The fact that I archive everything including spam is up for debate, but so far I’ve erred on the side of caution.

    Drew: Actually I get a noticeable lag when switching to my “Sent” folder. Partly it’s because of the fact that it’s on IMAP, but partly because it’s fairly large, too. Right now there are 2500 messages in it, and that’s only because I periodically copy a bunch out to a “SentArchive” folder to make the damn thing snappier.

  11. Chris Campbell Says:

    Mail seems to display my mailboxes in the following order: special mailboxes (Inbox, Drafts, Sent, Trash), Smart Mailboxes, then IMAP mailboxes.

    I don’t have any folders within my Inbox — they all appear below the Smart Mailboxes in the mailbox list.

    My mail server uses courier-imap, which only allows users to create personal folders as subfolders of INBOX. But in Mail’s Account preferences (on the “Advanced” tab), you can specify the “IMAP Path Prefix” (I set mine to “INBOX”) and then those folders inside INBOX appear as top-level folders instead of subfolders of the Inbox. Would that accomplish the mailbox ordering you’re looking for?

  12. Chris Says:

    Daniel, glad to see you’re embracing Smart Folders. Like you, I only recently started using this feature and now I couldn’t live without it. It’s a great timesaver both in organizing stuff and finding things.

    p.s. I still haven’t changed my email address. 8^)

  13. delta Says:

    I don’t like the It is nice and the smart folders are OK. But compare to a powerhorse like Eudora (ugly interface of course) or Mulberry Mail is not that fit. If you have 10’000 and a lot more messages Eudora handles this very well. Combinded with Devonthink or a database solution Intend from Codefab. If you give Working jobs away Intend is your great time-saver. For only messaging Eudora we’ll do it. If Apple mail stays stable for at least 3 years and doesn’t change a format – than I we’ll re-consider this tool.

  14. Wade Says:

    Like you, my mailbox gets insanely bloated.

    When I get around to cleaning it out, I find smart folders incredibly useful. For example, I’ll setup a smart folder for all messages not from someone in my company. Then it’s easy to sort by “From” and quickly delete trash from people I don’t recognized.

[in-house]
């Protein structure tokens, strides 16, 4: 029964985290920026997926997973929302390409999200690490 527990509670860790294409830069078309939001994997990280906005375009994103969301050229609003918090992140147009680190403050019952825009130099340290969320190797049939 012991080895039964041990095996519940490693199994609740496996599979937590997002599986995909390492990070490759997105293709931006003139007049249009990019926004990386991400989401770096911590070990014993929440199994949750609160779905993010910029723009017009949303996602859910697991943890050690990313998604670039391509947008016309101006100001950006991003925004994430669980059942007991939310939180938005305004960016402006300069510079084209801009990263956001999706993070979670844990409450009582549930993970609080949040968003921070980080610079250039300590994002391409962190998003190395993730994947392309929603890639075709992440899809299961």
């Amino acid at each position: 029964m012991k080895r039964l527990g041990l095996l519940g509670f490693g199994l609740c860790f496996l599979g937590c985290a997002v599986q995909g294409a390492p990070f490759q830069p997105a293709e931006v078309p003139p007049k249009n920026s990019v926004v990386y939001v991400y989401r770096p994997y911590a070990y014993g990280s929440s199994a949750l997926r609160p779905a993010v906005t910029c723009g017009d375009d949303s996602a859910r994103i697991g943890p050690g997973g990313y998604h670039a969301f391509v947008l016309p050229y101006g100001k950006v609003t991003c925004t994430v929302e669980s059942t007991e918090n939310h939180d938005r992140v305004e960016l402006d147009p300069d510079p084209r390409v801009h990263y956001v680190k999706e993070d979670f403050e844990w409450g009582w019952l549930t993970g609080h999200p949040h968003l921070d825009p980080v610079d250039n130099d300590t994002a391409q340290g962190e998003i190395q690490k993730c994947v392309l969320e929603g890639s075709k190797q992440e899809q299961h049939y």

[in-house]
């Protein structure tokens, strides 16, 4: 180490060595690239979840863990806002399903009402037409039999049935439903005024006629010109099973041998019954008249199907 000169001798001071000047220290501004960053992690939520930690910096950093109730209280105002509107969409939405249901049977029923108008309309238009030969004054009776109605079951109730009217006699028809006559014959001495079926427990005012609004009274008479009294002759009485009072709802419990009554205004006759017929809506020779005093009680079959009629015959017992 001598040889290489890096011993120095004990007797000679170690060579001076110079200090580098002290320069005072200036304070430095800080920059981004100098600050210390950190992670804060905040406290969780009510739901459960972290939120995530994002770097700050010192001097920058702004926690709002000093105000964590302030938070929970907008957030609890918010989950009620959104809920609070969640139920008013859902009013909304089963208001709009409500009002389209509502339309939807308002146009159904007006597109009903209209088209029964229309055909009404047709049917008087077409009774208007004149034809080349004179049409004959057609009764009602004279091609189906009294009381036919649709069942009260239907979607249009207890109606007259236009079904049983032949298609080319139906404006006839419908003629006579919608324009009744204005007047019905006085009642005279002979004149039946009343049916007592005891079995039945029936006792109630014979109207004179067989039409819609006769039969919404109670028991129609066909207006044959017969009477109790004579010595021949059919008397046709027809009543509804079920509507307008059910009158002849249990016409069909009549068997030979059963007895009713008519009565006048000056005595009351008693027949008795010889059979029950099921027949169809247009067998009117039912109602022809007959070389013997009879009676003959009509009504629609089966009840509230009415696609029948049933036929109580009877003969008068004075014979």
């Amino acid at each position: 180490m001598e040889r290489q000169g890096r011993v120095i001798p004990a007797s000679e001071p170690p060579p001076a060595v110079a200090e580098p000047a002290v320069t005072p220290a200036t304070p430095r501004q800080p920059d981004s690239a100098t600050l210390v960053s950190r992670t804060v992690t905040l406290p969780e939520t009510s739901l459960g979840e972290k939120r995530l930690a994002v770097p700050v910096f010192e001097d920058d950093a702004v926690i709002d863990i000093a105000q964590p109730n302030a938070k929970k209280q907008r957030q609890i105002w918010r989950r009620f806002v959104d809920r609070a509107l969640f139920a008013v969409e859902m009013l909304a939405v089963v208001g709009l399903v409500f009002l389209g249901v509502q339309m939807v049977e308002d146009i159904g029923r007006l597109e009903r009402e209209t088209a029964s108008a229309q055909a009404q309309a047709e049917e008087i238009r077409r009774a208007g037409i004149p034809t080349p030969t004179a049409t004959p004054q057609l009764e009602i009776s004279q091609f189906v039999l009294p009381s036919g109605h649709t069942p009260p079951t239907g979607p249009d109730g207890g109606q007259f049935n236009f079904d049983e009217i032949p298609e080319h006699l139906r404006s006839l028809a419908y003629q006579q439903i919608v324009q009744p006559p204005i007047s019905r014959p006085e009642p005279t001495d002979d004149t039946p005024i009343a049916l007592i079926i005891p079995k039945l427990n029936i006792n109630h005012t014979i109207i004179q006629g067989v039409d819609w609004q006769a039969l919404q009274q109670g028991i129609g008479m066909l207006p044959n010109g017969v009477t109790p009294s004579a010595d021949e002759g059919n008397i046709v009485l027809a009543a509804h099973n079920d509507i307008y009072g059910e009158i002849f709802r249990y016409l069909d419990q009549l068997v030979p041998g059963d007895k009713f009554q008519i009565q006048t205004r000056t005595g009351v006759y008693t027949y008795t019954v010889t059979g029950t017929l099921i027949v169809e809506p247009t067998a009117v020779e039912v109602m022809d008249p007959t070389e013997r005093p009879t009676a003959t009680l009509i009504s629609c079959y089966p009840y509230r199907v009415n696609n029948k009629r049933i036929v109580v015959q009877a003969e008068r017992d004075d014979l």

Then I setup a smart folder for people in my company, and just keep adding rules to filter out the stuff I want to keep until I get it down to mainly messages I don’t care about. Then again, a sort of what’s left by “From” makes it easy to scan through and figure out what’s deleteable and what’s not.

  15. umesh Says:

    I feel that Email clients should have inbuilt feature for having a facility to view list of recently opened or recently read emails. As not all users of email clients can create smart folders and write some agents which could populate the folders as required.
    This facility will provide a power to the user of email client to know which emails he had opened or read recently. The email list can be configured or maintained by setting some parameters as per the choice of the user. The parameter can be like size of list to be maintained.

  16. hope Says:

    i made two smart folders and after i shut down and restarted all the messages in them are gone….not in trash, nowhere…..completely gone and lost.

    this is very very sad….lost a huge amount of important info

  17. Daniel Jalkut Says:

    Hope: Major bummer! I hope you at least had a backup somewhere. You should report the bug to Apple in case they can find any sense in the steps that led to the loss.